Look out for diamondback moth in 2019
By Julienne Isaacs
Despite its short life cycle, this pest can cause big damage.
Most Canadian canola producers are familiar with Plutella xylostella, or diamondback moth. It’s a pest of cruciferous vegetables and field crops, including canola, and one that can be particularly difficult to manage due to its short life cycle. In countries where it overwinters, such as the United Kingdom and the United States, the pest has developed insecticide resistance to a wide range of chemistries.
In Canada, diamondback moth does not overwinter well, according to John Gavloski, Manitoba’s provincial entomologist. Each summer, the pest establishes itself locally after moving in on the winds from sites in the southern United States.
“It would be more likely for an insecticide resistant population to blow in, rather than for resistance to develop locally,” Gavloski says. “Diamondback moth is not an insect that canola growers spray for annually in the Canadian Prairies, and cruciferous vegetable production is limited to a small number of acres. So the risk of diamondback moth populations developing resistance to insecticides locally would be small.”
Even with no confirmed cases of insecticide resistance to date in Western Canada, diamondback moth can still cause severe economic damage in canola and the pest remains on the scouting checklist in all three Prairie Provinces.
According to James Tansey, provincial specialist in insect management for Saskatchewan, diamondback moth can be a “very serious” pest of canola in the province. “Larvae feed on leaves, buds, flowers, seed pods, stems and seeds within seed pods,” he says. “Recent populations have luckily been pretty low.”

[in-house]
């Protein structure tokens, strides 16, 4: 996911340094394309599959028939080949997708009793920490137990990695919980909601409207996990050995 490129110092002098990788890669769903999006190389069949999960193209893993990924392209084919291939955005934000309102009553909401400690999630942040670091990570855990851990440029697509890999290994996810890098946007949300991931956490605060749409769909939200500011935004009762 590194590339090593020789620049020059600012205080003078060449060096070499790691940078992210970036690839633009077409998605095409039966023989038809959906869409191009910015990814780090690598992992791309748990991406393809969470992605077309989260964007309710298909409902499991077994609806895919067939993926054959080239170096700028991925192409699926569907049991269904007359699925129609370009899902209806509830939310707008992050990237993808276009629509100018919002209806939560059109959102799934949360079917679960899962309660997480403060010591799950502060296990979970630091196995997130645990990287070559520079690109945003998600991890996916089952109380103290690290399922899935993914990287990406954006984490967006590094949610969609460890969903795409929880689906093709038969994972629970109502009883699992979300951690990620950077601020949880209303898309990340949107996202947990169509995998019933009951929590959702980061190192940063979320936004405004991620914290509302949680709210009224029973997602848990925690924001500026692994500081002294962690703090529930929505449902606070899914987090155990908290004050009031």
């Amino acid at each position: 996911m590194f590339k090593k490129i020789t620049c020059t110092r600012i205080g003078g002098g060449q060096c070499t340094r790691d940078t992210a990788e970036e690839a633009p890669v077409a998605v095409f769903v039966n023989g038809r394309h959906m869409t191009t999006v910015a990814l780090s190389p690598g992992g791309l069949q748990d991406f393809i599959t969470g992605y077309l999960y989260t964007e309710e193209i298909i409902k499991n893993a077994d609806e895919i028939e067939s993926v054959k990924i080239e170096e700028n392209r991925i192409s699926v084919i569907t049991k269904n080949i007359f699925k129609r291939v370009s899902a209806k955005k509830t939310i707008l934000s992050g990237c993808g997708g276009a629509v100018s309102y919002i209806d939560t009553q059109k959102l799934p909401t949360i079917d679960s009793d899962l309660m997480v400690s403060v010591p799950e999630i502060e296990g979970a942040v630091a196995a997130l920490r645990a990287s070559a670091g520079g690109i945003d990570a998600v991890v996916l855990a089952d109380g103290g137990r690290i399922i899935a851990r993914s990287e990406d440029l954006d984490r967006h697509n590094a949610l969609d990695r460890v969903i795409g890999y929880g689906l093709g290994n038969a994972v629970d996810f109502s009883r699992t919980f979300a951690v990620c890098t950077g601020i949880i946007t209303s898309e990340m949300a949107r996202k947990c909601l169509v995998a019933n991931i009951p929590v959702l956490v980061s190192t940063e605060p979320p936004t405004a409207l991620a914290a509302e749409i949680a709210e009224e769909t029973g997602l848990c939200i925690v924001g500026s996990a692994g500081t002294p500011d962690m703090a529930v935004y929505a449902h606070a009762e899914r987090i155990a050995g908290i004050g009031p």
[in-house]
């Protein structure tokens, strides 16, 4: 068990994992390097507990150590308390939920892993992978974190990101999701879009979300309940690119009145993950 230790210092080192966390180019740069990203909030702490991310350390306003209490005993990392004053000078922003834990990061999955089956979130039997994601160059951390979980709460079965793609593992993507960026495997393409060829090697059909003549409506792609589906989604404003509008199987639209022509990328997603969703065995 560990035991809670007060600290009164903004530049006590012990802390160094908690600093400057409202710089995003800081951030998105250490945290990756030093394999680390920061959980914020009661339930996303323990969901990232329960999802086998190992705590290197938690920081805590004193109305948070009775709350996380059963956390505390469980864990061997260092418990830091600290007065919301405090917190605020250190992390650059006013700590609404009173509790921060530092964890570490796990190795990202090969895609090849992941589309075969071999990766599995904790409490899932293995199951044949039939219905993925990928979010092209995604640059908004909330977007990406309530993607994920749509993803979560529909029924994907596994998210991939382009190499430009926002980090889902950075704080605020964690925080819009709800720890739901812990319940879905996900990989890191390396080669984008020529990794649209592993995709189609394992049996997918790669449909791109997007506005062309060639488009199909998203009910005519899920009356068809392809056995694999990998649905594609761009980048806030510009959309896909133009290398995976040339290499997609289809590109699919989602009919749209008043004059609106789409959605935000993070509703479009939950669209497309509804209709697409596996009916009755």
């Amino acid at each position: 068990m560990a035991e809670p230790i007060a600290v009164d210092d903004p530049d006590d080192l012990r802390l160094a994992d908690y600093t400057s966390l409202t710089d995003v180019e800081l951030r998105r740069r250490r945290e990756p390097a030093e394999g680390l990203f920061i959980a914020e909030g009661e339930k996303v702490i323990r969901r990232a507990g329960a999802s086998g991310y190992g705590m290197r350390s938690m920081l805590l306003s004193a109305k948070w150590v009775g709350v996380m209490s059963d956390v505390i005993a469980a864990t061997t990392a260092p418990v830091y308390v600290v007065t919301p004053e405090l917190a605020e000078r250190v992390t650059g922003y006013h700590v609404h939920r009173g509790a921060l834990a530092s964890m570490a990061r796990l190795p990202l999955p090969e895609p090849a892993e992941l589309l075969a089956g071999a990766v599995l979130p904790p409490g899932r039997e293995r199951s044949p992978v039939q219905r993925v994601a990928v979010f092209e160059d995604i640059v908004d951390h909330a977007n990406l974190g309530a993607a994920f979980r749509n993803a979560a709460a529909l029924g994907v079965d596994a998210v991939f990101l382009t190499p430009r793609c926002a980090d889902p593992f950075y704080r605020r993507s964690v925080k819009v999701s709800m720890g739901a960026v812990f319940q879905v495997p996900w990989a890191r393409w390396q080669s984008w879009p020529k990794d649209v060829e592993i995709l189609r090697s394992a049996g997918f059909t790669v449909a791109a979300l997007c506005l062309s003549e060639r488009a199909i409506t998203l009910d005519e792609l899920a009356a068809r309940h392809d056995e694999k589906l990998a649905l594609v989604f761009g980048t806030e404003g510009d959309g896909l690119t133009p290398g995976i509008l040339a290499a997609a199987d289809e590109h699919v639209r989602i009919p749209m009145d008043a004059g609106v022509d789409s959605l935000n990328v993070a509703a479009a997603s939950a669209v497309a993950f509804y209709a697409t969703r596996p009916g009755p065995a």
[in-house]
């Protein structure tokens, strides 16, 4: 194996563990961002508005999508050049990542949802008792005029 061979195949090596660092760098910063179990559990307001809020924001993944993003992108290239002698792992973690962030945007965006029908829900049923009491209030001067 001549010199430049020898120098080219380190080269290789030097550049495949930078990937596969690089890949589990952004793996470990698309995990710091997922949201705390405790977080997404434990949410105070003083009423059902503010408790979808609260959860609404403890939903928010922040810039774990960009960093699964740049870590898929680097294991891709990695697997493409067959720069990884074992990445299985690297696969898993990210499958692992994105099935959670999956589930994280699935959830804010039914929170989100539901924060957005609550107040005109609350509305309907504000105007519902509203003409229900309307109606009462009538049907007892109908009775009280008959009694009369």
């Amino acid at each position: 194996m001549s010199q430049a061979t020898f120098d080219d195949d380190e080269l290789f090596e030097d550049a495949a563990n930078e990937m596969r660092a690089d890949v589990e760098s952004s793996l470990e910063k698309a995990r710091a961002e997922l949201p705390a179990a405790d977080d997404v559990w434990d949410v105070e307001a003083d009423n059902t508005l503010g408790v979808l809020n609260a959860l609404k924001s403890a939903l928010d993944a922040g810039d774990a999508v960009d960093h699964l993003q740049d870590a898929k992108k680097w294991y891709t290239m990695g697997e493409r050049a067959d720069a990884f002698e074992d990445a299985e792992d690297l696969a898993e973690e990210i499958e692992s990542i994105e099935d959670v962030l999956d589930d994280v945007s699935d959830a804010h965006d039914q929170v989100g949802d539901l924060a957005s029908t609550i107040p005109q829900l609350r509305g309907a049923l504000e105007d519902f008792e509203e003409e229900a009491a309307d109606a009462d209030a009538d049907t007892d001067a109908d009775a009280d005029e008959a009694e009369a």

In Alberta, 2017 saw the largest recorded outbreak of the pest in Western Canada history, according to Scott Meers, insect management specialist for Agriculture and Agri-Food Canada in Alberta, “but for the most part this is an insect with sporadic outbreaks.”
In 2017, however, there were several suggested incidences of insecticide resistance, says Meers – most likely due to improper insecticide application, for example the use of synthetic pyrethroids at too-high temperatures.
“Diamondback moth is certainly quite capable of developing resistance to insecticides,” Gavloski says. “It’s recommended to use economic thresholds and use insecticides only when necessary.”
Scouting and control
Diamondback moth is generally detected when feeding becomes visible on leaves, says Keith Gabert, agronomy specialist based in Innisfail, Alta., for the Canola Council of Canada.
“Feeding damage and ‘windowpaning’ becomes evident very quickly,” he says. “On rare occasions it becomes a challenge for the grower to identify what pest is causing leaf damage to the plant, but diamondback moth damage and larvae are easily identified with repeated scouting due to the rapid lifecycle of the larvae through to adult moth.”
Because of the pest’s short life cycle, which can be completed in 21 days, “small larvae that are difficult to identify quickly become green half-inch diamondback moth larvae with a forked tail that wiggle conspicuously when disturbed,” Gabert says.